by Guy Midgley

“You need a strong and flexible institution to take it [the role of an implementing entity] on. It is a multi-sectoral task.”

The process of identifying a candidate for the role of NIE, conducted by the Department of Environmental Affairs (DEA), took at least a year. Having assessed the institutional landscape in South Africa, DEA concluded that SANBI stood out as the entity possessing the capacity and track record necessary for a NIE, despite its biodiversity based mandate, partly because of its track history in both science and policy engagement on climate change. A letter of support from the Minister of Environmental Affairs, Bomo Edna Molewa, specifically mandated SANBI with this additional multi-sectoral role, and SANBI proceeded with the accreditation process in January 2011.

SANBI received its accreditation in September 2011, making it one of the first five NIEs to be accredited by the AF. Following the accreditation, SANBI held an internal process to allocate staff designated to the NIE work, after which the proposal development phase could be initiated. SANBI’s priorities as NIE are informed by the South African National Climate Change Response White Paper (NCCRWP), thereby ensuring alignment of AF projects and South Africa’s national policy.

Following the phase of operationalising the NIE, SANBI organised a stakeholder workshop in October 2012, focusing on creating an understanding of the requirements of the AF and on sharing insights and discuss criteria for the strategy for AF Investments in South Africa. The workshop was attended by a wide range of stakeholders, including representatives from academia, civil society, government and business. Stakeholders argued that it is important that the project proposals submitted to the AF relate to each other, and that they are strategic in the national context. There was also a strong desire towards developing projects that deliver tangible benefits, particularly for the most vulnerable people and ecosystems in the country.

“We need to focus on projects that build the foundation to move forward.”

    Stakeholder at the NIE workshop, October 2012

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Photos: Left: Stakeholder consultation meeting – group work to brainstorm AF project criteria. Right: Prof G Midgley from the NIE Steering Committee relating relevant climate models to inform the stakeholder consultation in Johannesburg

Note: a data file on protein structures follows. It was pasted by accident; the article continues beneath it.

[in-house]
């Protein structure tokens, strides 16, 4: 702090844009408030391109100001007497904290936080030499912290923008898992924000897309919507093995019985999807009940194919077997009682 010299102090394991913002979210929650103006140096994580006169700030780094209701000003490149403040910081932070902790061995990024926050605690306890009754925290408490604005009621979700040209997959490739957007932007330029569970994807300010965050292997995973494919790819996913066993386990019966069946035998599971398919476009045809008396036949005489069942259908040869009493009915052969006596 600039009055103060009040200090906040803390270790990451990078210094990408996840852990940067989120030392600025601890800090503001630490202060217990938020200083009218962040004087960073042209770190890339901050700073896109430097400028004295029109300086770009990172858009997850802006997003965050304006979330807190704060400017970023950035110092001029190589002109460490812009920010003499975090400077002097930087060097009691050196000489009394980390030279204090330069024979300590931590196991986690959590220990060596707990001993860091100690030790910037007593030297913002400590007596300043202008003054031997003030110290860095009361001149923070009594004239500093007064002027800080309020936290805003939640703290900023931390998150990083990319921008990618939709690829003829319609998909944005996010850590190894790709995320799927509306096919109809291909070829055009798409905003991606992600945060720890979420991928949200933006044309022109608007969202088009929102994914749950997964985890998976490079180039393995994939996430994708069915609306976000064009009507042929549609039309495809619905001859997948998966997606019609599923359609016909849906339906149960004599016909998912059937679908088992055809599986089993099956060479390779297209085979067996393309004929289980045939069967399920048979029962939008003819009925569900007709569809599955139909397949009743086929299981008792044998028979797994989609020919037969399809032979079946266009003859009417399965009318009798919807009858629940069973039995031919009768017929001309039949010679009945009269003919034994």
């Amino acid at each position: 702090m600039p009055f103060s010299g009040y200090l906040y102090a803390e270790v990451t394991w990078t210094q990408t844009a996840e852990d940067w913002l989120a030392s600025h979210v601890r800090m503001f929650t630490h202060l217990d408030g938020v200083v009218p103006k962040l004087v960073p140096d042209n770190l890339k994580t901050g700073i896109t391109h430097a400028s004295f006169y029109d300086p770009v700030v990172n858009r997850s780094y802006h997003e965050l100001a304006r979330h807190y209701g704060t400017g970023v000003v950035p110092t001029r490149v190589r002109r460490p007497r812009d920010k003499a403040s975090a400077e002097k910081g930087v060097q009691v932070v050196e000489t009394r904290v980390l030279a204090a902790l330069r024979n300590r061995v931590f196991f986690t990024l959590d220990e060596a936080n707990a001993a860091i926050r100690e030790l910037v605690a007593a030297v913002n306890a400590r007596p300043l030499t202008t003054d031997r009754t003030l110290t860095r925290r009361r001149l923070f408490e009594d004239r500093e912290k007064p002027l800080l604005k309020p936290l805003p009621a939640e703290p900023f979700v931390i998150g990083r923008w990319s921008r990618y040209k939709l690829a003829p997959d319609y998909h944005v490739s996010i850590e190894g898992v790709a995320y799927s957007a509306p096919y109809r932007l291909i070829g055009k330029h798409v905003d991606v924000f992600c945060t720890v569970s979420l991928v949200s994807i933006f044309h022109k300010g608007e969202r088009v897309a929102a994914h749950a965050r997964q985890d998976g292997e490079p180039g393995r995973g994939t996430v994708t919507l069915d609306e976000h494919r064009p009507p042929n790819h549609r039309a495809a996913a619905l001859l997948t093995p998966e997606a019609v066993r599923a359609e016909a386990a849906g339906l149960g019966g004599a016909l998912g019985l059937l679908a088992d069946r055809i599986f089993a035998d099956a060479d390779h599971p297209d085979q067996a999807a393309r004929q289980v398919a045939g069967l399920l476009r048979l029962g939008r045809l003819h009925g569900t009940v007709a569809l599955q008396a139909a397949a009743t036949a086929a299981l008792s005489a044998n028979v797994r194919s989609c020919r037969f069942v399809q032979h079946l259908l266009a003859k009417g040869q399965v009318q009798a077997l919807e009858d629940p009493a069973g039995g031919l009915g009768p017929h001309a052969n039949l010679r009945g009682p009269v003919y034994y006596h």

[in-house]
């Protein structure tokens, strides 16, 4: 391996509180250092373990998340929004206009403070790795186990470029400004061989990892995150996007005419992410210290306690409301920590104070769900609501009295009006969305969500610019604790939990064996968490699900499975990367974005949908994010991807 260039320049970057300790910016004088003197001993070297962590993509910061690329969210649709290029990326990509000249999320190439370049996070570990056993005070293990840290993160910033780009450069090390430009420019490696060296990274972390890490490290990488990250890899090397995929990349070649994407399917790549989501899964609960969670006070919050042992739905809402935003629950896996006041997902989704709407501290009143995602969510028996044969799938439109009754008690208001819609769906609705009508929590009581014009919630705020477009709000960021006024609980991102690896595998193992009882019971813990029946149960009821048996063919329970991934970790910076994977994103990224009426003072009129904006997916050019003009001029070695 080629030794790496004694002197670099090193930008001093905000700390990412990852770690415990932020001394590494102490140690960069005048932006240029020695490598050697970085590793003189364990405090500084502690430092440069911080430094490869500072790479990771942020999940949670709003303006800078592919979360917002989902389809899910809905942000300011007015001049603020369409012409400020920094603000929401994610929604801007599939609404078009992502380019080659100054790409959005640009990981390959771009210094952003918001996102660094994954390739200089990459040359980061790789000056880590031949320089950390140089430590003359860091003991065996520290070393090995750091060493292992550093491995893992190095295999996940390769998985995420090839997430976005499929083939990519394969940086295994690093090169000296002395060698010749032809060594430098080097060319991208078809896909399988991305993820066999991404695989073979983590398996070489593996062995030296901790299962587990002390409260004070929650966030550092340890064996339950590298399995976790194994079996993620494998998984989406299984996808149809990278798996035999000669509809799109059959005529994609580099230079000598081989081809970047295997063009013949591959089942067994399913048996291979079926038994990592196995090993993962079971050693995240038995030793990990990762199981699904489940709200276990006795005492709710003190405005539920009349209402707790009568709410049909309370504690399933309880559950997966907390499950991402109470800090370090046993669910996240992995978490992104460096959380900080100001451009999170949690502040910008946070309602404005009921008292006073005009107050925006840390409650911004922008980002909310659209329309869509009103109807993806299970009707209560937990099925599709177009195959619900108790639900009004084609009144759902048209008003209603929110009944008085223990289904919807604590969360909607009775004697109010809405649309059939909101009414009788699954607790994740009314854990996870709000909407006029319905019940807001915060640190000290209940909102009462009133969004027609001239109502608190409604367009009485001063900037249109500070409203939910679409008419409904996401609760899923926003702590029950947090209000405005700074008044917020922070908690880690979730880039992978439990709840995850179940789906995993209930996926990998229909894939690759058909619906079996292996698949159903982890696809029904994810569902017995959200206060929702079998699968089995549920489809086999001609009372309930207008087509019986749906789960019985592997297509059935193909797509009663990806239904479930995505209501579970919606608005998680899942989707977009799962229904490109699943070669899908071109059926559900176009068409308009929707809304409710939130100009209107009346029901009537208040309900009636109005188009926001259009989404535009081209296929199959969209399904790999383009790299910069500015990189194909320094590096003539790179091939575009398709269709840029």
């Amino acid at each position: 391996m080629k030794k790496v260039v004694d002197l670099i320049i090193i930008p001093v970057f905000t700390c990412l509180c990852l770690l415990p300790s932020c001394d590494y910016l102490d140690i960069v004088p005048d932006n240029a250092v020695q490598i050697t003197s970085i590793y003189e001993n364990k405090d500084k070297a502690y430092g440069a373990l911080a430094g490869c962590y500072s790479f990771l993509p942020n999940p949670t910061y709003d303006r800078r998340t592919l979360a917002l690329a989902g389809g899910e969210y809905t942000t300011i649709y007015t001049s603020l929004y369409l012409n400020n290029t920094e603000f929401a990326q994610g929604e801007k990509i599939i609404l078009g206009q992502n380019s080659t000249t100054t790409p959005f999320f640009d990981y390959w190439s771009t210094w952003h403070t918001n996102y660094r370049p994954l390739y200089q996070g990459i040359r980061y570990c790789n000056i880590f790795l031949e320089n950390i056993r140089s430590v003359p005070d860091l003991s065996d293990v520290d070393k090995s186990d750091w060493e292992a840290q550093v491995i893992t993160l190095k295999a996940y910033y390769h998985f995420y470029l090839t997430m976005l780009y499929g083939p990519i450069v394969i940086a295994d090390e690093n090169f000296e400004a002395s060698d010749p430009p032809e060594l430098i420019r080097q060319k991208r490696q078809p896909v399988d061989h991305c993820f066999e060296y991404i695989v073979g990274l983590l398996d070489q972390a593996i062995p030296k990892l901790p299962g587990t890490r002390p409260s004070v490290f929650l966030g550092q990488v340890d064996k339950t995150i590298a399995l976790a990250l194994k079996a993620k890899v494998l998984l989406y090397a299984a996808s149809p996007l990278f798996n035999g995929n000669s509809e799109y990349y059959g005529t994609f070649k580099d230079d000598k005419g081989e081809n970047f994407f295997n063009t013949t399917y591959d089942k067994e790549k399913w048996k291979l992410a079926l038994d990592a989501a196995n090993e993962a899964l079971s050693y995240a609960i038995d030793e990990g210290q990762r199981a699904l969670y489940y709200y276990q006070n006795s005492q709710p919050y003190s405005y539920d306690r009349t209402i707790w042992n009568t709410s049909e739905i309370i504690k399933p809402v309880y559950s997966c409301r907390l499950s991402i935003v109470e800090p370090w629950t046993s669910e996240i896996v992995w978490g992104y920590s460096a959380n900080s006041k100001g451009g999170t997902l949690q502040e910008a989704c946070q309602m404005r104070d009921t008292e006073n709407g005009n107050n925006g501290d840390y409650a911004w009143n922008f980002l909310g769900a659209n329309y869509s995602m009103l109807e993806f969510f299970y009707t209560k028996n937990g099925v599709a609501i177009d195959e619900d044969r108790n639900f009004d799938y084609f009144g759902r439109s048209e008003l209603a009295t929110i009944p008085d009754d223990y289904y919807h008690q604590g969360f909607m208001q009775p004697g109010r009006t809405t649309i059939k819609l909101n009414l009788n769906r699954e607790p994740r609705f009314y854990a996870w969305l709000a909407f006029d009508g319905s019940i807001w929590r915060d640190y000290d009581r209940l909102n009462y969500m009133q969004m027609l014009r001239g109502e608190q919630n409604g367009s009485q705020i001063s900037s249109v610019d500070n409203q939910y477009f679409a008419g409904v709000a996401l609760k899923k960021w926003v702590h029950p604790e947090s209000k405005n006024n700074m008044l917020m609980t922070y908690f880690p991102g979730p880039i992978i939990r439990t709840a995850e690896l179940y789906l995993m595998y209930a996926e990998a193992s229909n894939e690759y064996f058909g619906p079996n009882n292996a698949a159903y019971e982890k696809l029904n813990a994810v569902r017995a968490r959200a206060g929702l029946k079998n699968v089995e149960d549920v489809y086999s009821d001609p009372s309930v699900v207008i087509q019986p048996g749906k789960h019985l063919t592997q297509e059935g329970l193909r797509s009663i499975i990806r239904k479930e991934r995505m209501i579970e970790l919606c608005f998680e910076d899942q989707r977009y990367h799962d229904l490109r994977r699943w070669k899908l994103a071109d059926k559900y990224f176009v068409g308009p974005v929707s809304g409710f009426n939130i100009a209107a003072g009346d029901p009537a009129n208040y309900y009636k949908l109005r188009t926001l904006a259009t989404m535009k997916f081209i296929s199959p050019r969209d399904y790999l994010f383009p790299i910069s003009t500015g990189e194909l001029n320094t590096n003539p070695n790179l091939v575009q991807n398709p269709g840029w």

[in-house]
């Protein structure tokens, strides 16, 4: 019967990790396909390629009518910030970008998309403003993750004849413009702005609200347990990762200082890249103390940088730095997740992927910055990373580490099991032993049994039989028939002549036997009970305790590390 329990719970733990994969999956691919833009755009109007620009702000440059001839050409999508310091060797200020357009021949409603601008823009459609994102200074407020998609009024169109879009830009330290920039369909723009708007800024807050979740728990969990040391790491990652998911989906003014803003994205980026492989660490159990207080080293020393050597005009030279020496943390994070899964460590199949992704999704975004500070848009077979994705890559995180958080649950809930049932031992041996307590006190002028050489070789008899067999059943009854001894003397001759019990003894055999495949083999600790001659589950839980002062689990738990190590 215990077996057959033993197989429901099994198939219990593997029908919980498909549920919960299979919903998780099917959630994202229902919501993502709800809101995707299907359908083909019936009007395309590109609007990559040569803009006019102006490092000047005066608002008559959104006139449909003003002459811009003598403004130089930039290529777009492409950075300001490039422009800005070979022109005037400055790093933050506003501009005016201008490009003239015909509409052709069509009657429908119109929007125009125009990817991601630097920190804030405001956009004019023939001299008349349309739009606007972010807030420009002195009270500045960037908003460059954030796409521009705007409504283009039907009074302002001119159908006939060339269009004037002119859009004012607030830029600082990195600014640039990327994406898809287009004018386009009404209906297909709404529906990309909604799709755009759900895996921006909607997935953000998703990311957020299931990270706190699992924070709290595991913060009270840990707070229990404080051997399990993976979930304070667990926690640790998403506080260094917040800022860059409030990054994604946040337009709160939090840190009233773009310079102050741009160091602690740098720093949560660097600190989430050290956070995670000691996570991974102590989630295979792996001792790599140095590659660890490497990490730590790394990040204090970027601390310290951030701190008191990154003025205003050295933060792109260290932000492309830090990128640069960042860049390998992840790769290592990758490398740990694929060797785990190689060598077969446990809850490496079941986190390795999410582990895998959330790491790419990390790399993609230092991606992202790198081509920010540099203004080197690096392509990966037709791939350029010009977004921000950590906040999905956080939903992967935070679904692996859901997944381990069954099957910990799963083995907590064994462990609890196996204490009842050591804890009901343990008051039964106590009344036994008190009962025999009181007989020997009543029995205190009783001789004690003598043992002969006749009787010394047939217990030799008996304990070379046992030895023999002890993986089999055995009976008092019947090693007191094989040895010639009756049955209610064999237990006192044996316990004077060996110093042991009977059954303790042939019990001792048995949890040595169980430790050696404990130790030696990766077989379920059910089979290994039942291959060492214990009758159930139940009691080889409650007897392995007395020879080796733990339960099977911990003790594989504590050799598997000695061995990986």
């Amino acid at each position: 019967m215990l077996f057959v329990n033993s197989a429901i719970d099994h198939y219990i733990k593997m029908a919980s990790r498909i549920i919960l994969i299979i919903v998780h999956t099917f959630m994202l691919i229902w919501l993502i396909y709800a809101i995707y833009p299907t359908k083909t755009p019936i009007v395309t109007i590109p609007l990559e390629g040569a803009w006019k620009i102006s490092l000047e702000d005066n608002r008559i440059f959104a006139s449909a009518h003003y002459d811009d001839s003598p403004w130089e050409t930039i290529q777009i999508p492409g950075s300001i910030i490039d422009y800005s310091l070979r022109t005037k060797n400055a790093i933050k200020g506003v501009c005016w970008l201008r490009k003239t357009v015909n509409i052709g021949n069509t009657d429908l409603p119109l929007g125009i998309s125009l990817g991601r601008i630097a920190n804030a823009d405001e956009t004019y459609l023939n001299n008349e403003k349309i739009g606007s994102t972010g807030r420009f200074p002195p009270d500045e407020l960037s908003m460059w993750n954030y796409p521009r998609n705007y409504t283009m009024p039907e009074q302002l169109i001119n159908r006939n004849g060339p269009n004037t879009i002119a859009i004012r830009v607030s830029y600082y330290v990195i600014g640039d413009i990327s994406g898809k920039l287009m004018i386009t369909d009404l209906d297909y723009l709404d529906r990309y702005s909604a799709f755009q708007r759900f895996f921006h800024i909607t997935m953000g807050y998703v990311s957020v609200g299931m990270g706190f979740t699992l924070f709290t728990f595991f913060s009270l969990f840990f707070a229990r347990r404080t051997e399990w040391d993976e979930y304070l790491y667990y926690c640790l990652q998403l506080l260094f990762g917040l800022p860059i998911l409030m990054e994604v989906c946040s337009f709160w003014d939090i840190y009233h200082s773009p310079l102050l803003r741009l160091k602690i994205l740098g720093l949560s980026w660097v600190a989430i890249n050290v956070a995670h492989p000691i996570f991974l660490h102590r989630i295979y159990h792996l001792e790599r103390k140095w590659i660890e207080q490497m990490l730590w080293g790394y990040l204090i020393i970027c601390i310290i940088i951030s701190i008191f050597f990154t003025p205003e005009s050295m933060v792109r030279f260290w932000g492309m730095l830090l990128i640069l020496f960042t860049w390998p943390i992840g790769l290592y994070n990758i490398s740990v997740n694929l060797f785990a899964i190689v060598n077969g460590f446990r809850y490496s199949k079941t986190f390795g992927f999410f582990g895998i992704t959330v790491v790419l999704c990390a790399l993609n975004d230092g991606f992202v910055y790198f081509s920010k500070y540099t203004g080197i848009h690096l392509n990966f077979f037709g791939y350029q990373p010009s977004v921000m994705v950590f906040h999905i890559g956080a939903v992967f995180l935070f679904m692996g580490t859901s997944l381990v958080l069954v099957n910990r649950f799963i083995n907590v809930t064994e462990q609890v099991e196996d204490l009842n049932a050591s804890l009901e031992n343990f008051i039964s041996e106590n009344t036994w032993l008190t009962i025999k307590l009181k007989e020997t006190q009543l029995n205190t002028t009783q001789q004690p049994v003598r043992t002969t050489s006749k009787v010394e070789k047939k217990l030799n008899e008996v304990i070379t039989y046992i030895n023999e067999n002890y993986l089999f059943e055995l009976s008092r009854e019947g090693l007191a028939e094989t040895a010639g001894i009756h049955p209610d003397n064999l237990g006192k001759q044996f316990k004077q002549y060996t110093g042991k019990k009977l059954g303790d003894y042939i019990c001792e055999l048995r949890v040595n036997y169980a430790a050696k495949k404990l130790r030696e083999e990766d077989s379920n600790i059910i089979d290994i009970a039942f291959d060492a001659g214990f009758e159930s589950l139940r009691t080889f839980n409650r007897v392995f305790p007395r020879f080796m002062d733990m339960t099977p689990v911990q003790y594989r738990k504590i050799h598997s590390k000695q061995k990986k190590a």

Following the stakeholder engagement the NIE went on to develop an investment framework.

On the 30th of November 2012 the NIE sent out a call for project concept notes, to which it received over 70 varied and interesting responses. A challenging selection processes followed, where the NIE was guided by the criteria of the AF and the NIE investment framework, and supported by the NIE Steering Committee with representation of SANBI, DEA, National Planning Commission, Treasury and civil society through the Adaptation Network. The process lead to the selection and further development of two project concept notes:

  • Building Resilience in the Greater uMngeni Catchment, South Africa (Requested funding approximately US$8 Million)
  • Taking Adaptation to the Ground: A Small Grants Facility for enabling local level responses to climate change (Requested funding approximately US$ 2 Million)

Both projects were submitted to the AF Board in May 2013, and received initial approval in July 2013. The projects are currently being developed into full proposals, due to be submitted for final approval by the AF Board during the course of 2014. The process of full proposal development will include further stakeholder consultations to strengthen the final submissions.